Alas, the real “science of business” often makes for less than riveting stories. One rigorous study of the relationship between CEO managerial style and company performance mentioned by the author identified controllable factors that, other things equal, could elevate performance by 4 percent. A second methodologically sound analysis that actually matched performance leaders and laggards – a real case control design – found specific management practices that were responsible for 10 percent of the variation in firm performance, a very significant result.
Yet the fact that these findings are statistical rather than definitively formulaic makes them less than attractive to many writers and readers. “The result, according to James March and Bob Sutton of Stanford University, is that studies of organizational performance stand in two very different worlds. The first world speaks to practicing managers and rewards speculations on how to improve performance. Here we find studies whose main desire is to inspire and comfort. The second world demands and rewards adherence to rigorous standards of scholarship. Here, science is paramount, storytelling less so.”
An interesting recent blog on NYTimes.com sheds additional light on the stories versus statistics dialectic. “There is a tension between stories and statistics, and one under-appreciated contrast between them is simply the mindset with which we approach them. In listening to stories we tend to suspend disbelief in order to be entertained, whereas in evaluating statistics we generally have an opposite inclination to suspend belief in order not to be beguiled.”
The author then ties an individual's stance on stories versus statistics to relative emotions on the importance of potential statistical error: Type I, which is rejection of the no-relationship hypothesis when in fact the relationship doesn't exist, or Type II, where a relationship isn't seen that's actually there. It seems “story” people are more concerned about Type II, while statistics advocates obsess on Type I. “People who love to be entertained and beguiled or who particularly wish to avoid making a Type II error might be more apt to prefer stories to statistics. Those who don’t particularly like being entertained or beguiled or who fear the prospect of making a Type I error might be more apt to prefer statistics to stories.”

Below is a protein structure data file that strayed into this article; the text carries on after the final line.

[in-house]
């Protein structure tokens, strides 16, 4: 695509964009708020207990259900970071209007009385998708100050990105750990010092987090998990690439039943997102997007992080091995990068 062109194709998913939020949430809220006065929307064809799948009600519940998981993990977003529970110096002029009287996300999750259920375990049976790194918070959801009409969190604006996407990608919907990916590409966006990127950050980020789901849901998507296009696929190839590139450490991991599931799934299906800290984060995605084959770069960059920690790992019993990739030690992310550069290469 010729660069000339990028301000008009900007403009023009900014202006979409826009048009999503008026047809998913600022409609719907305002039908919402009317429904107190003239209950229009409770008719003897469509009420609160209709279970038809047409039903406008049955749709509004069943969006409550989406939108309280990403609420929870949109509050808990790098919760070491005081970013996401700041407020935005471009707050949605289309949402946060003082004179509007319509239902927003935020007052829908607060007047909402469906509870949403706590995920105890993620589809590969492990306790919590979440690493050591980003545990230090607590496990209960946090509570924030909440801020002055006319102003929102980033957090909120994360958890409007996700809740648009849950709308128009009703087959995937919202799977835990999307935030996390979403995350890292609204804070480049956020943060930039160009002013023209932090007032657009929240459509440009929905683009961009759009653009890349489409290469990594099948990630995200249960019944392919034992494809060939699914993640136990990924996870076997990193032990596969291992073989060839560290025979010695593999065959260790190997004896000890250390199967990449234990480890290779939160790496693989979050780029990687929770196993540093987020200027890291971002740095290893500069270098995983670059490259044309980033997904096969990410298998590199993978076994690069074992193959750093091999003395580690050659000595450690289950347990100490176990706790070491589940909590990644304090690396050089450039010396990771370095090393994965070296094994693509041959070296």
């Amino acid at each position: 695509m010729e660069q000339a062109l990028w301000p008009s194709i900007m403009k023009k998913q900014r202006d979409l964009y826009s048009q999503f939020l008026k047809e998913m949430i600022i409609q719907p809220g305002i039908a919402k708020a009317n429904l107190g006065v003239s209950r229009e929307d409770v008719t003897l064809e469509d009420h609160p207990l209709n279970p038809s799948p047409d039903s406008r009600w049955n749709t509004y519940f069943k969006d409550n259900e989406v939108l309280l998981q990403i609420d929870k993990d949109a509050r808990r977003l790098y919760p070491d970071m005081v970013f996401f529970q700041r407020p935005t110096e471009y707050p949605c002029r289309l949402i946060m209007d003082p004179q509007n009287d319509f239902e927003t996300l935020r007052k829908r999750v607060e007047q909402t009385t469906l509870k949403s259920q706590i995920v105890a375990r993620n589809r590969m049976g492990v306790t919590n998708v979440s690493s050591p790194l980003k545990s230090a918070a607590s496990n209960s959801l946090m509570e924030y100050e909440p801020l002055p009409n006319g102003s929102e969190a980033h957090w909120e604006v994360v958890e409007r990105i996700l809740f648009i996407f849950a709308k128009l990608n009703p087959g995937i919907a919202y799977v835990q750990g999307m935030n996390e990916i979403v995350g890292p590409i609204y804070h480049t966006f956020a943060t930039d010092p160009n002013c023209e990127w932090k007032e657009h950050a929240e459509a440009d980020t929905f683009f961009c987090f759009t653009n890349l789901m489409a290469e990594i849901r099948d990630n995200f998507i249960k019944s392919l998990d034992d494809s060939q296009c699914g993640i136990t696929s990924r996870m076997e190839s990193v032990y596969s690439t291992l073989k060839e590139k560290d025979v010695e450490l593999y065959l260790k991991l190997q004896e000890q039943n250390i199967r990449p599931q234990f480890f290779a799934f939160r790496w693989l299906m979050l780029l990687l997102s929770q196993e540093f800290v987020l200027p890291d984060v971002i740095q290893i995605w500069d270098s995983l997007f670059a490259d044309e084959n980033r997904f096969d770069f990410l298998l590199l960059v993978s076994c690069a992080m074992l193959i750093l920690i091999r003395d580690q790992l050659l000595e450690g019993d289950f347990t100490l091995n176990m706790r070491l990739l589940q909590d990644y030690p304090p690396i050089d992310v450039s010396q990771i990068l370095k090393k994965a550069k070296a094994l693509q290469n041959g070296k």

He further observes: “the most fundamental tension between stories and statistics. The focus of stories is on individual people rather than averages, on motives rather than movements, on point of view rather than the view from nowhere, context rather than raw data. Moreover, stories are open-ended and metaphorical rather than determinate and literal.” His conclusion? “At different times and places most of us can, should, and do respond in both ways.”
I agree with the business strategy commenter who notes: “my job is all about striking the right balance between stories and statistics. be rigorous, have your hard data to back up your claims, but make your claims memorable and give them authenticity through story. even a software engineering division of 1000 people will never all remember a statistic to powerful effect and outcome. but they will remember a powerful story about a person.”
My “method”? Use stories on the front-end to generate research hypotheses and on the back-end to craft the final messages to my audience. In the middle, it's research methods and statistics to quantify, evaluate and modify the thinking.
What do readers think? Where do you stand on stories vs. statistics for BI?